iOS 8 MAC randomizing just one part of Apple’s new privacy push

New features in iOS need to be part of developers’ privacy mindset.

The new MAC address randomization feature in iOS 8 is just one of a battery of new privacy features Apple is introducing. It’s part of an Apple push to make mobile app developers more aware of enduser privacy and to give them iOS tools to make privacy-related app actions clearer, so that users can allow them or not.

A young Swiss security researcher, Frederic Jacobs (@FredericJacobs) apparently was the first to tweet about one of the new privacy features: a change in iOS that lets the device’s radio use, in effect, fake MAC addresses when scanning for nearby Wi-Fi networks. When the user decides to associate with a specific network, the device uses its true MAC address.

 +Also on Network World: “iOS 8: Way more open to your world”+

That change means that device and user information will be hidden from the network and network-based location tracking applications, while users are simply walking around with their iPhone or iPad Wi-Fi radio turned on but not connected to a given hotspot or WLAN.

But the current beta release of iOS 8 apparently doesn’t yet have this randomization, or if it is, it’s not turned on, according one iOS 8 beta user, Eric Kenny, network and security engineer, Marist College, Poughkeepsie, NY. Presumably that means Apple will add the code for it, or activate it, in a later build prior to the general release of iOS 8, which is expected around September.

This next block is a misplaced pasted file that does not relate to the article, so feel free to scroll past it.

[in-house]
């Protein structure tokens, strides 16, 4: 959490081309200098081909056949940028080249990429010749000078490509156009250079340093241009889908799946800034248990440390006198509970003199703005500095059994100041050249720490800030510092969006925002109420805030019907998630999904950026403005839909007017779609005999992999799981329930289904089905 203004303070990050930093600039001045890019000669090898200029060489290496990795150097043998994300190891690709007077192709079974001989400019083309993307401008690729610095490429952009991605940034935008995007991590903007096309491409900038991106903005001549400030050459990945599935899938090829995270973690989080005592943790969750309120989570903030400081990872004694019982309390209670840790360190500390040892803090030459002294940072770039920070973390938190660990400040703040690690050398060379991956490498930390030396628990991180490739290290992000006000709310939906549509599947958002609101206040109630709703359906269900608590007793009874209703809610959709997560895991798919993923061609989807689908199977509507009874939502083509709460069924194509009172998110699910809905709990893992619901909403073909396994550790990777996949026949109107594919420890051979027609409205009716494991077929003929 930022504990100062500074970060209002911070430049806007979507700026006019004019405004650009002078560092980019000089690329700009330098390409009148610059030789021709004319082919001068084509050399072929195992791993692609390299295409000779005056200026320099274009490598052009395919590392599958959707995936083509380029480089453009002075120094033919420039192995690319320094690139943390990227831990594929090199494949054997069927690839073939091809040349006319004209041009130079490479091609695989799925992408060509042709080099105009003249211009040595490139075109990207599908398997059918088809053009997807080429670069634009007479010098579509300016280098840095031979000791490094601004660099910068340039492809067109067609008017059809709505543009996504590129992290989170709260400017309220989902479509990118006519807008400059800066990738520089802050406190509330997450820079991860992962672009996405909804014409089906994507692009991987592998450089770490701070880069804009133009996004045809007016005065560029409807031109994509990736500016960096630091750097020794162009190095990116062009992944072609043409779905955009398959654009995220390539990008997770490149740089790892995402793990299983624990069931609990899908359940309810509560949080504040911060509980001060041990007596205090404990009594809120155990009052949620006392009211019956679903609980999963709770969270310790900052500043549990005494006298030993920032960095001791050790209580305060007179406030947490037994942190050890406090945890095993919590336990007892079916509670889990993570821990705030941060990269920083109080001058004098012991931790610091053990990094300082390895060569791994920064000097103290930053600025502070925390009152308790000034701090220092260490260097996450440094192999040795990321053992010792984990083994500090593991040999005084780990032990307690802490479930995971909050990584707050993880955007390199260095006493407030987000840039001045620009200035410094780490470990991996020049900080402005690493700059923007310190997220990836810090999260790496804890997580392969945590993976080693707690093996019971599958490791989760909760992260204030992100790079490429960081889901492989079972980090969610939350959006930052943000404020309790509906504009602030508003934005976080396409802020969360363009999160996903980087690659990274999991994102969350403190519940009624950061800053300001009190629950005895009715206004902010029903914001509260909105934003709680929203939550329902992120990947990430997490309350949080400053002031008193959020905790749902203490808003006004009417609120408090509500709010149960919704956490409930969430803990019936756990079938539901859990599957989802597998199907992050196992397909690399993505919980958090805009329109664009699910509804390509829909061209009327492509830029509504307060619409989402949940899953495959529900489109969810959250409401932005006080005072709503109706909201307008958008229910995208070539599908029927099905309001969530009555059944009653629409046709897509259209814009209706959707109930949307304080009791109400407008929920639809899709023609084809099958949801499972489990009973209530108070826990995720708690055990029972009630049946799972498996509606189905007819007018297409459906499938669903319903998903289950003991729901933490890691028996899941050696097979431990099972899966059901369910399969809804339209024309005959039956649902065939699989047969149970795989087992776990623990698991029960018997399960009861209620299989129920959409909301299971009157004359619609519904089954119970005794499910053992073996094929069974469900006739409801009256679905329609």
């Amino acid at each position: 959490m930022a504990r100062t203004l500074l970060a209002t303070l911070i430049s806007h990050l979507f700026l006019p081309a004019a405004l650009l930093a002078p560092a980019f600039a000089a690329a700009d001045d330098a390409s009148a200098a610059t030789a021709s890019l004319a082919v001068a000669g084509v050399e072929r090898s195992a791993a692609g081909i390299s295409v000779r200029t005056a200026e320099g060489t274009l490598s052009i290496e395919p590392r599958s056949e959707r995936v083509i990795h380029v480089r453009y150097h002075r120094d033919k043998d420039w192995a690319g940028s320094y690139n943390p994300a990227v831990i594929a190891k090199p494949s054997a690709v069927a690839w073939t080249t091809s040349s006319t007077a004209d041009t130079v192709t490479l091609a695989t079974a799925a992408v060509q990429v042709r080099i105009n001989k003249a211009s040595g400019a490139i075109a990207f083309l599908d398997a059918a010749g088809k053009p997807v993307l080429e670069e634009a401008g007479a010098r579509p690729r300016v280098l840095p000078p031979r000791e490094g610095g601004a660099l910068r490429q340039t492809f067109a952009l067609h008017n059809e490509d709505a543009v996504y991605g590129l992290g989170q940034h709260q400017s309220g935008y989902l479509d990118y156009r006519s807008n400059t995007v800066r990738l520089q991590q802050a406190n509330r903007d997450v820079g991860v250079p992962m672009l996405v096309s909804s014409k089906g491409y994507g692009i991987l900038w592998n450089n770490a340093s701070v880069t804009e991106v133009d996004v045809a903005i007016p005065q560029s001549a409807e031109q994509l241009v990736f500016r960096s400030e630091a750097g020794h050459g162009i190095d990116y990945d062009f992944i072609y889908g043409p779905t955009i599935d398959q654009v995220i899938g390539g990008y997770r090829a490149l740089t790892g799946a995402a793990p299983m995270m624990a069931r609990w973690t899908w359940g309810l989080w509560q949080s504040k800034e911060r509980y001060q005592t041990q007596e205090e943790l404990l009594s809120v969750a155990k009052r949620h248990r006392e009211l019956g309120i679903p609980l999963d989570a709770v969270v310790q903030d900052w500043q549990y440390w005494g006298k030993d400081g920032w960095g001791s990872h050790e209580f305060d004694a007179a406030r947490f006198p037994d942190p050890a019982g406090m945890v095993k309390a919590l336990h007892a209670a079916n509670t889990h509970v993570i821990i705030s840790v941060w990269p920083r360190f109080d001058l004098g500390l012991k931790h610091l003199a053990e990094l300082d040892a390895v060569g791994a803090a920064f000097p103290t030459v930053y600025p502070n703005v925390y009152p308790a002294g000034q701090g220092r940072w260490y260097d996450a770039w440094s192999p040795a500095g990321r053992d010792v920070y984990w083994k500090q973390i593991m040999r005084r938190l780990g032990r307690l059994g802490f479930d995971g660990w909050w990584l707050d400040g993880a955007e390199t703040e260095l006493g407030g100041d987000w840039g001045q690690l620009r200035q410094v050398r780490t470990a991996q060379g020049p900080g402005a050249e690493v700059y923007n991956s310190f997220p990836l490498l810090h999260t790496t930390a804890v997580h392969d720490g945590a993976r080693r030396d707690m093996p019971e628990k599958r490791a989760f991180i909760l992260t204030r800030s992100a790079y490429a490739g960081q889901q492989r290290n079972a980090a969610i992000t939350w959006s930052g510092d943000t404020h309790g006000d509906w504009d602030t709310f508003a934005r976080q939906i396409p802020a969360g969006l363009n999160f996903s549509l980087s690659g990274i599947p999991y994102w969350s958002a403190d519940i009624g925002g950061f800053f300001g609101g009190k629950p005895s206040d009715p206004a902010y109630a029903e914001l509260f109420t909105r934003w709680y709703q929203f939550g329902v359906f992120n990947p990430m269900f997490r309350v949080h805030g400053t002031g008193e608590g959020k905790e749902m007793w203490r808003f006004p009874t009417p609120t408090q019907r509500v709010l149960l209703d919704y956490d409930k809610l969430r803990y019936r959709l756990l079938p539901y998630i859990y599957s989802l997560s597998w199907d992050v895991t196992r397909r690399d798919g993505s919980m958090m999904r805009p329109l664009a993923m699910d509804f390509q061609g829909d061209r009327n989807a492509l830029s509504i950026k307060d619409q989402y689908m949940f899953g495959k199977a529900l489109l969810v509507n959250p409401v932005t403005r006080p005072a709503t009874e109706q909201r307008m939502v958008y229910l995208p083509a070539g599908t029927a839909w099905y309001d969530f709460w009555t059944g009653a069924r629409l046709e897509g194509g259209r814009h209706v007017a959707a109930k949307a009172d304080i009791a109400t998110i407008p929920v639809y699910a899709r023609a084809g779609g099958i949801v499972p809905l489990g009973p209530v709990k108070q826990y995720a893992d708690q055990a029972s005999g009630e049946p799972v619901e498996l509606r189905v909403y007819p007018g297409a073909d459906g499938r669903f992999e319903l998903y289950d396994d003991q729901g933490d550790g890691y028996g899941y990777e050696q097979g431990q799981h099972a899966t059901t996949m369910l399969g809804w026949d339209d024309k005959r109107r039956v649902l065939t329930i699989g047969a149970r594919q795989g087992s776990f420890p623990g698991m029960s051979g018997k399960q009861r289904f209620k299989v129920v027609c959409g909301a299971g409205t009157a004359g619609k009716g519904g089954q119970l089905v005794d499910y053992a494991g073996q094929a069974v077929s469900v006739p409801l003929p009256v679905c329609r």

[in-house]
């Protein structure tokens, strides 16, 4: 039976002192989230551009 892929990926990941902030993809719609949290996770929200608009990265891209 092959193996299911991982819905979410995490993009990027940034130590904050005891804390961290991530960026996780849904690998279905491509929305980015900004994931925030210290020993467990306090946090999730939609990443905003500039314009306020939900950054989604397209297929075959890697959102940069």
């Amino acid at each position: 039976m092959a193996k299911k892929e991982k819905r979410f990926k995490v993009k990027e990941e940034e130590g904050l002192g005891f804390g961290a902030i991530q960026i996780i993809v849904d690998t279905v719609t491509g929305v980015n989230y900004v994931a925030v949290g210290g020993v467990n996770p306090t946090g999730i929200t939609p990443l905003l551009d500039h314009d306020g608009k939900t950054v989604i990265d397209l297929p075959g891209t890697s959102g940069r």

“I used a Fluke Networks "OneTouch" [network tester] to capture the probe requests seen over the air and forced my iOS 8 iPhone 5s to scan for available networks,” Kenny says. “The packet capture clearly shows that the phone’s actual burned in MAC address was used to send each probe request and that no randomization occurred.”

Currently, Kenny says, a client Wi-Fi radio probes for nearby networks by sending out “a management frame to known networks (SSIDs) it has connected to in the past, as well as a special SSID called "Broadcast. The device then waits for a probe response which will contain the MAC address of the BSSIDs that are available.”

There has been a trend, especially by retailers, to use the MAC address gleaned from client radios that are scanning automatically for Wi-Fi networks, to learn about customers’ behavior.

Last year, Aerohive Networks announced a partnership with Euclid Analytics, to embed Euclid’s data analysis software with Aerohive’s cloud-based WLAN controller. The change means that Aerohive’s access point, in a clothing or sporting goods store for example, can collect the MAC address in a device’s probe request, along with signal strength and device manufacturer. The MAC address is immediately hashed to anonymize it, so neither Aerohive nor Euclid would be collecting user-specific information, and then encrypted to pass the data to the Euclid software for processing. The software can detect “repeat visitors” to a location, but not their identities.